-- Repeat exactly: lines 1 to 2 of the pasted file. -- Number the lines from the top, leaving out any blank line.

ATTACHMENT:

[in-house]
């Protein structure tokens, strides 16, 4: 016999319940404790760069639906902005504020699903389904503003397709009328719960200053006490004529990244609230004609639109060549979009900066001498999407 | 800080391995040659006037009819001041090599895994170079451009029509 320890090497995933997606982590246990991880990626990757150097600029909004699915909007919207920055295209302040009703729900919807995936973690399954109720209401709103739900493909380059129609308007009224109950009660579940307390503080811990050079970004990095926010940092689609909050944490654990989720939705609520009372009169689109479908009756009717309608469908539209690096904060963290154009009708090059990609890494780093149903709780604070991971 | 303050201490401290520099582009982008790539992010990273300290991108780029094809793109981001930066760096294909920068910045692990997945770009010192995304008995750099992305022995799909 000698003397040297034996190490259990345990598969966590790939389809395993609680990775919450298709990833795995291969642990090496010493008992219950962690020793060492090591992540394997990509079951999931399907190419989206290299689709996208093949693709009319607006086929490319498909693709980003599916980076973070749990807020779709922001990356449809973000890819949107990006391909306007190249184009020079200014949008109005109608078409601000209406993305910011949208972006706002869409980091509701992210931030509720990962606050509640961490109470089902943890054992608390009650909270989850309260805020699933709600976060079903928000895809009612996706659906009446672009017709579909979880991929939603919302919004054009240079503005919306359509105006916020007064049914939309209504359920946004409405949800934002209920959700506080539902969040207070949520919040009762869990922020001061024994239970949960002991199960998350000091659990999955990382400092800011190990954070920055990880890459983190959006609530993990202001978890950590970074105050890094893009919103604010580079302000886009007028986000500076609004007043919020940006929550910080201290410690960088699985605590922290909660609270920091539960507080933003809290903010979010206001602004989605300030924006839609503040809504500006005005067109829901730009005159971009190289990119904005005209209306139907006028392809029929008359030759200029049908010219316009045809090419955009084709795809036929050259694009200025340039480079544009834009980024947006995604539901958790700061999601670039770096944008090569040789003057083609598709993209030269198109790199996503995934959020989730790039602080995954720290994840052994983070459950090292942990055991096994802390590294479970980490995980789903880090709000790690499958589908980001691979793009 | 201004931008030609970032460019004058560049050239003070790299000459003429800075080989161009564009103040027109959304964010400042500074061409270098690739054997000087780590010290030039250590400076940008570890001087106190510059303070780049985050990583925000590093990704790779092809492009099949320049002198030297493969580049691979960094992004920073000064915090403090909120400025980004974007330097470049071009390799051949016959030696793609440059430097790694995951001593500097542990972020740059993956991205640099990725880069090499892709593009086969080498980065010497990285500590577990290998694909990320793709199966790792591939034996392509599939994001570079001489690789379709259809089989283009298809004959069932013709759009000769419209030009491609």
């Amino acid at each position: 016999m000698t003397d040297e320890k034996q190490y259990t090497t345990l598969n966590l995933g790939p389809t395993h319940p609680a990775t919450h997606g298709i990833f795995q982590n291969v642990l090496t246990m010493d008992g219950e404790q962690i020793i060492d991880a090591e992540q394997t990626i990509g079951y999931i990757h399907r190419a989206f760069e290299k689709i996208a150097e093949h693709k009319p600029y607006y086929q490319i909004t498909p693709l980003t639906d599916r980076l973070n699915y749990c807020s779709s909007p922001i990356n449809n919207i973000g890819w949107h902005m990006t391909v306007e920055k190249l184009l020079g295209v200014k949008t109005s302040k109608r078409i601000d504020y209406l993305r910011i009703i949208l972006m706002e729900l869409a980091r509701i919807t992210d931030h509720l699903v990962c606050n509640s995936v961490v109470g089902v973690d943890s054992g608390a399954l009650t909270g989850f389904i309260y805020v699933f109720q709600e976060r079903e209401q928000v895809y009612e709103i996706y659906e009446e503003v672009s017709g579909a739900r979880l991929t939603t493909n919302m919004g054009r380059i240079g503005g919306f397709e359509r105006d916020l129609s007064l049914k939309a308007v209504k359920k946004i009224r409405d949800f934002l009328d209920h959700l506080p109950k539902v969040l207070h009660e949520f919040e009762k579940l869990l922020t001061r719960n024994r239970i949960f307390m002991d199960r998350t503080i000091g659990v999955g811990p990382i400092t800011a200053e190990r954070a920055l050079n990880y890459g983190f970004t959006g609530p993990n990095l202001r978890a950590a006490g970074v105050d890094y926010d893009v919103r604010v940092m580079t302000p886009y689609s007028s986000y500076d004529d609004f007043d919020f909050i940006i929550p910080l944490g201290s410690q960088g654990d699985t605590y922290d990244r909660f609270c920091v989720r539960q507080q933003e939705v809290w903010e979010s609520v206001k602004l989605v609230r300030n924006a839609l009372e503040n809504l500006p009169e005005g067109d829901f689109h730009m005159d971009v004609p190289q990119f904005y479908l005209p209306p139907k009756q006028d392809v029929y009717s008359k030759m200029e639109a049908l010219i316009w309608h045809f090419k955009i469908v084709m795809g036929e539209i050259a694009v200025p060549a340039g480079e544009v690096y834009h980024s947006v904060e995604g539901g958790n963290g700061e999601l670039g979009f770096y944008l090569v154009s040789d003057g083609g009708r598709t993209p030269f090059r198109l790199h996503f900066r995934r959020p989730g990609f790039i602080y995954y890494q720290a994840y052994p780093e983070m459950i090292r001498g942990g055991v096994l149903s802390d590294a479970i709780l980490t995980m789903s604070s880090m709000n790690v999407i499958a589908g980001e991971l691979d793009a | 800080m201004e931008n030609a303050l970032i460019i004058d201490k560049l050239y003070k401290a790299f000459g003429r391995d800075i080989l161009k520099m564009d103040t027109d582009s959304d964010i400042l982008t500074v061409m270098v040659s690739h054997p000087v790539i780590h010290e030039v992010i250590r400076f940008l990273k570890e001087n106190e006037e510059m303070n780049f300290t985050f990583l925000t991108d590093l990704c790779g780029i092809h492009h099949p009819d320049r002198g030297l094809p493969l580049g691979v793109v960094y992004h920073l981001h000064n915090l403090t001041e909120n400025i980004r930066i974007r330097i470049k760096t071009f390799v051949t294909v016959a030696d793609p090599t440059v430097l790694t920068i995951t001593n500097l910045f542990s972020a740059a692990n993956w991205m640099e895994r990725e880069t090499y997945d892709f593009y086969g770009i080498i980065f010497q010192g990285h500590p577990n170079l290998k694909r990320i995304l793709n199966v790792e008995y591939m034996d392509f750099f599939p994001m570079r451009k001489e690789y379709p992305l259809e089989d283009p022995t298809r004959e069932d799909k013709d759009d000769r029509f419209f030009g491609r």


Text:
[in-house]
């Protein structure tokens, strides 16, 4: 016999319940404790760069639906902005504020699903389904503003397709009328719960200053006490004529990244609230004609639109060549979009900066001498999407 | 800080391995040659006037009819001041090599895994170079451009029509 320890090497995933997606982590246990991880990626990757150097600029909004699915909007919207920055295209302040009703729900919807995936973690399954109720209401709103739900493909380059129609308007009224109950009660579940307390503080811990050079970004990095926010940092689609909050944490654990989720939705609520009372009169689109479908009756009717309608469908539209690096904060963290154009009708090059990609890494780093149903709780604070991971 | 303050201490401290520099582009982008790539992010990273300290991108780029094809793109981001930066760096294909920068910045692990997945770009010192995304008995750099992305022995799909 000698003397040297034996190490259990345990598969966590790939389809395993609680990775919450298709990833795995291969642990090496010493008992219950962690020793060492090591992540394997990509079951999931399907190419989206290299689709996208093949693709009319607006086929490319498909693709980003599916980076973070749990807020779709922001990356449809973000890819949107990006391909306007190249184009020079200014949008109005109608078409601000209406993305910011949208972006706002869409980091509701992210931030509720990962606050509640961490109470089902943890054992608390009650909270989850309260805020699933709600976060079903928000895809009612996706659906009446672009017709579909979880991929939603919302919004054009240079503005919306359509105006916020007064049914939309209504359920946004409405949800934002209920959700506080539902969040207070949520919040009762869990922020001061024994239970949960002991199960998350000091659990999955990382400092800011190990954070920055990880890459983190959006609530993990202001978890950590970074105050890094893009919103604010580079302000886009007028986000500076609004007043919020940006929550910080201290410690960088699985605590922290909660609270920091539960507080933003809290903010979010206001602004989605300030924006839609503040809504500006005005067109829901730009005159971009190289990119904005005209209306139907006028392809029929008359030759200029049908010219316009045809090419955009084709795809036929050259694009200025340039480079544009834009980024947006995604539901958790700061999601670039770096944008090569040789003057083609598709993209030269198109790199996503995934959020989730790039602080995954720290994840052994983070459950090292942990055991096994802390590294479970980490995980789903880090709000790690499958589908980001691979793009 | 201004931008030609970032460019004058560049050239003070790299000459003429800075080989161009564009103040027109959304964010400042500074061409270098690739054997000087780590010290030039250590400076940008570890001087106190510059303070780049985050990583925000590093990704790779092809492009099949320049002198030297493969580049691979960094992004920073000064915090403090909120400025980004974007330097470049071009390799051949016959030696793609440059430097790694995951001593500097542990972020740059993956991205640099990725880069090499892709593009086969080498980065010497990285500590577990290998694909990320793709199966790792591939034996392509599939994001570079001489690789379709259809089989283009298809004959069932013709759009000769419209030009491609």